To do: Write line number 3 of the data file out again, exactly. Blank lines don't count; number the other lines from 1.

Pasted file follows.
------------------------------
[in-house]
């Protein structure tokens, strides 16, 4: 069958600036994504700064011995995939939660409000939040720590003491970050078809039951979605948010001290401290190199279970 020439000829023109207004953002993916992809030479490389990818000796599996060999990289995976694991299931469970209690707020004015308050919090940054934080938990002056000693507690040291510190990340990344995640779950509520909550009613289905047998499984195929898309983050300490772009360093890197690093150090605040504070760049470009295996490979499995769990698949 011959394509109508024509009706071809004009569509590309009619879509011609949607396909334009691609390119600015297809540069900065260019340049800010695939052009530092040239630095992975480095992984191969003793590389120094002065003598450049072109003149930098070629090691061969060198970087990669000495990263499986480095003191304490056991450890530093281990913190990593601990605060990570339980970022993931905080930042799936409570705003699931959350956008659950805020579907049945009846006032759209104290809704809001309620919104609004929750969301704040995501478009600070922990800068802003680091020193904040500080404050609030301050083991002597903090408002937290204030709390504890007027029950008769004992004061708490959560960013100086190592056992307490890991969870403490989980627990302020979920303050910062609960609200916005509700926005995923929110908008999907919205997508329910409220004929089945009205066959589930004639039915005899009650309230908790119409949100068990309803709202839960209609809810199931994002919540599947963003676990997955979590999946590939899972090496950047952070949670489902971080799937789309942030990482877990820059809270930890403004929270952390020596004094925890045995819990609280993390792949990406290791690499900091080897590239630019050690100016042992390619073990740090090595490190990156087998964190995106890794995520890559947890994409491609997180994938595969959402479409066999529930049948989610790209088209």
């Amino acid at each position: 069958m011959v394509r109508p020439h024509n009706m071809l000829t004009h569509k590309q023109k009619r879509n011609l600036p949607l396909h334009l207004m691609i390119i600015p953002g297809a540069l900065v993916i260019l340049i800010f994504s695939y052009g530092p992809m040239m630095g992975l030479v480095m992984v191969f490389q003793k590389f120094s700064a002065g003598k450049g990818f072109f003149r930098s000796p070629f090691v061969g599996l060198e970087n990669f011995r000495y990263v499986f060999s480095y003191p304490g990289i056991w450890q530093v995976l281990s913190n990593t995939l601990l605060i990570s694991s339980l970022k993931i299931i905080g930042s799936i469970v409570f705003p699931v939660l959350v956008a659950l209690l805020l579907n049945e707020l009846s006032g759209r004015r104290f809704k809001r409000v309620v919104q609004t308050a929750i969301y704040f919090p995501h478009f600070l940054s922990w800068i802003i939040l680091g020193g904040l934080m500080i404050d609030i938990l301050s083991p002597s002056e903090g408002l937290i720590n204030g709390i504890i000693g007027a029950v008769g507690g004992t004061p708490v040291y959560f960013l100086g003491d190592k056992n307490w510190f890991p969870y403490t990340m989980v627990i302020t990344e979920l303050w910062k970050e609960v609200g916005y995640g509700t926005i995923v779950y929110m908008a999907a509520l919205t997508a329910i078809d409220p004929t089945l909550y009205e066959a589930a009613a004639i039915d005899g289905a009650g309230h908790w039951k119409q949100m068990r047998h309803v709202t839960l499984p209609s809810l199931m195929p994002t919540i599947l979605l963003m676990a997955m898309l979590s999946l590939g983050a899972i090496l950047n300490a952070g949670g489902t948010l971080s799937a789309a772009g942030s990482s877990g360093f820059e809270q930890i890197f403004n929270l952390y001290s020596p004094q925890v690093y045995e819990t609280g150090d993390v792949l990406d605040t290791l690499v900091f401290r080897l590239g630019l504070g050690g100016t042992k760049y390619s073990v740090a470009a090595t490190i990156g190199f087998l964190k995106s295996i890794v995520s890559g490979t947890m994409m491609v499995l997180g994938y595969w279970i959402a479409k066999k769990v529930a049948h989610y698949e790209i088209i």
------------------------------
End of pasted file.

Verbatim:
């Amino acid at each position: 069958m011959v394509r109508p020439h024509n009706m071809l000829t004009h569509k590309q023109k009619r879509n011609l600036p949607l396909h334009l207004m691609i390119i600015p953002g297809a540069l900065v993916i260019l340049i800010f994504s695939y052009g530092p992809m040239m630095g992975l030479v480095m992984v191969f490389q003793k590389f120094s700064a002065g003598k450049g990818f072109f003149r930098s000796p070629f090691v061969g599996l060198e970087n990669f011995r000495y990263v499986f060999s480095y003191p304490g990289i056991w450890q530093v995976l281990s913190n990593t995939l601990l605060i990570s694991s339980l970022k993931i299931i905080g930042s799936i469970v409570f705003p699931v939660l959350v956008a659950l209690l805020l579907n049945e707020l009846s006032g759209r004015r104290f809704k809001r409000v309620v919104q609004t308050a929750i969301y704040f919090p995501h478009f600070l940054s922990w800068i802003i939040l680091g020193g904040l934080m500080i404050d609030i938990l301050s083991p002597s002056e903090g408002l937290i720590n204030g709390i504890i000693g007027a029950v008769g507690g004992t004061p708490v040291y959560f960013l100086g003491d190592k056992n307490w510190f890991p969870y403490t990340m989980v627990i302020t990344e979920l303050w910062k970050e609960v609200g916005y995640g509700t926005i995923v779950y929110m908008a999907a509520l919205t997508a329910i078809d409220p004929t089945l909550y009205e066959a589930a009613a004639i039915d005899g289905a009650g309230h908790w039951k119409q949100m068990r047998h309803v709202t839960l499984p209609s809810l199931m195929p994002t919540i599947l979605l963003m676990a997955m898309l979590s999946l590939g983050a899972i090496l950047n300490a952070g949670g489902t948010l971080s799937a789309a772009g942030s990482s877990g360093f820059e809270q930890i890197f403004n929270l952390y001290s020596p004094q925890v690093y045995e819990t609280g150090d993390v792949l990406d605040t290791l690499v900091f401290r080897l590239g630019l504070g050690g100016t042992k760049y390619s073990v740090a470009a090595t490190i990156g190199f087998l964190k995106s295996i890794v995520s890559g490979t947890m994409m491609v499995l997180g994938y595969w279970i959402a479409k066999k769990v529930a049948h989610y698949e790209i088209i």